Kuwait - Legislature
One of the most remarkable aspects of Kuwaiti politics in the postindependence period is the National Assembly--one of the few elected legislative bodies in the region. Preinvasion Kuwait was one of the most politically open states in the region and the most open in the gulf. It had a relatively free press and an assembly elected by a small electorate of adult male citizens. The authors of the postindependence constitution of 1962, aware of the precedent set in the 1938 Legislative Assembly, saw the creation of an elected legislative body as an important means to widen the popular consensus and thereby further legitimize the rule of the Al Sabah, especially at a time when the family's position was threatened by the Iraqi claim to the entire territory of the new state. After the January 1963 election of the first National Assembly, the body evolved to serve as a broad forum for discussion and dissent. The men who dominated this assembly, however, were not the historical elite but, with some exceptions, were Kuwaitis who benefited from the state's generous welfare system. The historical opposition, the merchants on whom the amir relied for money in the lean pre-oil years, refrained from politics, devoting themselves instead to investing the money the amir sent their way.
Although the constitution affords the assembly considerable power, the body is limited by two major restrictions: the small size of the electorate as defined by law, which restricts suffrage to most adult male nationals whose ancestors were present in Kuwait in 1920; and the power of the amir to dissolve the assembly virtually at will. Nonetheless, the assembly plays a prominent role in raising issues of public importance, reviewing and challenging government policies and programs, and responding to constituent concerns. It helps give Kuwait a much more open and public political life than that in other gulf states.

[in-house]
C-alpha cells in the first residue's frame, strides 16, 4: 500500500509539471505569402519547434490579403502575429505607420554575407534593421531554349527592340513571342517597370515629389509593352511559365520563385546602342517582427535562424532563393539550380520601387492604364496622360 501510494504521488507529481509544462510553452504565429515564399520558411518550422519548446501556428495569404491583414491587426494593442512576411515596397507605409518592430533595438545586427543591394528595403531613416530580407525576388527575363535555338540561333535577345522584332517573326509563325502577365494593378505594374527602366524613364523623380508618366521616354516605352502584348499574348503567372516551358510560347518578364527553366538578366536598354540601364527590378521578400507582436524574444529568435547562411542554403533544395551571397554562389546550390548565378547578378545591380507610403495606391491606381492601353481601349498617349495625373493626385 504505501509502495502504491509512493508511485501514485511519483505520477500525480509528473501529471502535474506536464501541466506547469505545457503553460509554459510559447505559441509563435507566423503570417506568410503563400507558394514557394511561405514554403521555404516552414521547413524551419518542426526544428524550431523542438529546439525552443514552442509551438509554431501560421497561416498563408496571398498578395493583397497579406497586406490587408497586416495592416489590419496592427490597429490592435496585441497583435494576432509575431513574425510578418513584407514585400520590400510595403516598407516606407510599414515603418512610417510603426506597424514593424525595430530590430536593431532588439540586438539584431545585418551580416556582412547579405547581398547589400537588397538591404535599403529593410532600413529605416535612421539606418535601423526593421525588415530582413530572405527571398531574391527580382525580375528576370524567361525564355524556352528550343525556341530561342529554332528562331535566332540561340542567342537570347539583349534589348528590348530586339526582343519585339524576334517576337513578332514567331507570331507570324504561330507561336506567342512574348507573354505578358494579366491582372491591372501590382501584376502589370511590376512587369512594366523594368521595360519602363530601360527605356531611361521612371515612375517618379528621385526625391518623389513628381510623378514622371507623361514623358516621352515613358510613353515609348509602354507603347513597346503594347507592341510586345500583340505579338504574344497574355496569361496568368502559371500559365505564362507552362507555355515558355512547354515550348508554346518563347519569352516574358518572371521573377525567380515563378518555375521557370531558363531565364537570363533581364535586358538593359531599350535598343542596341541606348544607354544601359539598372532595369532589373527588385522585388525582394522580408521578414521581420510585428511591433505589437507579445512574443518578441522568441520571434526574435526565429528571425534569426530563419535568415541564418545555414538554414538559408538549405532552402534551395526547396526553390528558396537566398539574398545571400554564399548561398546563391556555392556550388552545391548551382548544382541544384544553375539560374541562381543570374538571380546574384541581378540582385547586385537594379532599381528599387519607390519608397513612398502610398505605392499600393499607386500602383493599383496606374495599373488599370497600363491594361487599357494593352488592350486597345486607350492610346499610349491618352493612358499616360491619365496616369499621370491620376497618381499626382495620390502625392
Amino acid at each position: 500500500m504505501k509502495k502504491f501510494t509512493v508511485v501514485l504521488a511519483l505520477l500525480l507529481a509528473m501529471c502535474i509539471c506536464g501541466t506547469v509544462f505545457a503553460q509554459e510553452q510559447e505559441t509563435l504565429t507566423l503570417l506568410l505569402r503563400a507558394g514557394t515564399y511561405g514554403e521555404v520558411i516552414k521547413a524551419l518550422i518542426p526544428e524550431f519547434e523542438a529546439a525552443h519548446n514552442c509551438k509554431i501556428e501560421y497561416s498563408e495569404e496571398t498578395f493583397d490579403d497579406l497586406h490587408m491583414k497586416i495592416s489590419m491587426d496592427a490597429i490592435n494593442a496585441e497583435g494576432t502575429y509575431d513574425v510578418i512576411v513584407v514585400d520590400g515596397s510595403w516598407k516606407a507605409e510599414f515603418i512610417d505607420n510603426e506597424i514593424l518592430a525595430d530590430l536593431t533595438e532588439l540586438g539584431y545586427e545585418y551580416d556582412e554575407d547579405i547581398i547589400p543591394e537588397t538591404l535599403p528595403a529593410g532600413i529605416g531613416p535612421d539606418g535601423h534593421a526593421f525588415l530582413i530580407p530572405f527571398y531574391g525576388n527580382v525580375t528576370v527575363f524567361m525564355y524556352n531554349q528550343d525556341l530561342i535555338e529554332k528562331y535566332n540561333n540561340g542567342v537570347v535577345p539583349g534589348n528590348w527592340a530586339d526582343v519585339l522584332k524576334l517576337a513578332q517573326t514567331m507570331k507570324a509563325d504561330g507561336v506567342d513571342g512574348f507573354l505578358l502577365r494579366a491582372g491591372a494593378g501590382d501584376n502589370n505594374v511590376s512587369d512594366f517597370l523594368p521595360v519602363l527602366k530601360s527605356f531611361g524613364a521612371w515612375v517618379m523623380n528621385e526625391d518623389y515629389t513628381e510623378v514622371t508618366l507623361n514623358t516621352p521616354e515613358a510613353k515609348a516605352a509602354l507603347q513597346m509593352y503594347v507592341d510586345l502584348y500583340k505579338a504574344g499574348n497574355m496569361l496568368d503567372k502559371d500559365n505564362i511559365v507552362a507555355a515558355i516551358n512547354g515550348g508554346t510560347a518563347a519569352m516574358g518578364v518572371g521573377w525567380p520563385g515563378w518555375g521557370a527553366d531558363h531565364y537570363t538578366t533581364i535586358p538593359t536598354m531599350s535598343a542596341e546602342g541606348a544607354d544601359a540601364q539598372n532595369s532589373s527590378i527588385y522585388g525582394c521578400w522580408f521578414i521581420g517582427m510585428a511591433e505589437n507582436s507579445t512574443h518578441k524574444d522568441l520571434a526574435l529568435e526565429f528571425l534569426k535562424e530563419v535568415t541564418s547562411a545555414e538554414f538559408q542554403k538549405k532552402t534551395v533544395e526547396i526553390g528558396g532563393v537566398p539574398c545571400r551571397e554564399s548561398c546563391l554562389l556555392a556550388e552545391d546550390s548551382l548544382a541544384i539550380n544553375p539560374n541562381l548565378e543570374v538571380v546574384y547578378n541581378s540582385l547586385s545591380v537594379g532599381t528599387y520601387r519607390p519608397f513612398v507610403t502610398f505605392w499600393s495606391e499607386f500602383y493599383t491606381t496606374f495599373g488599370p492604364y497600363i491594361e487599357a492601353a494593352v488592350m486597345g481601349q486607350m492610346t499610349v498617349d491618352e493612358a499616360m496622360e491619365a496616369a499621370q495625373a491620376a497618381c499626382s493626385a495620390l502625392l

The roots of the National Assembly began in the 1961 elections for the Constituent Assembly, which drafted a constitution and laid the groundwork for elections in 1963 to the first National Assembly. The 1963 elections produced a solid opposition in the National Bloc, which challenged government policy in a number of areas. The opposition was so volatile that when elections were next held in 1967, opponents charged the government with widespread election fraud in an effort to restrict the contentious body. The new assembly indeed proved more pliable. However, the 1971 elections returned a more confrontational assembly, one that devoted much of its energies to the nationalization of the oil company. Elections for the fourth assembly took place in 1975 and produced a body more strongly opposed to the government than its predecessor. In August 1976, Sabah as Salim dissolved the assembly and introduced new restrictions on public assembly and speech. But in 1980, because of renewed concern for popular support in light of the Iranian Revolution of 1979 and the regional tension that accompanied the subsequent Iran-Iraq War, the new amir, Shaykh Jabir al Ahmad, allowed elections to be held. The fifth assembly was highly confrontational, as was the sixth, elected in 1985. When in 1986 the assembly began attacking members of the ruling family, primarily in connection with the handling of the 1982 Suq al Manakh stock market crash, the amir again suspended the assembly. The minister of justice, a member of the ruling family, was forced to resign because of allegations he had used public influence for personal gain in resolving the crash. As in 1976, external pressures from Saudi Arabia, which was highly critical of Kuwait's more participatory system, probably played a role in the amir's decision.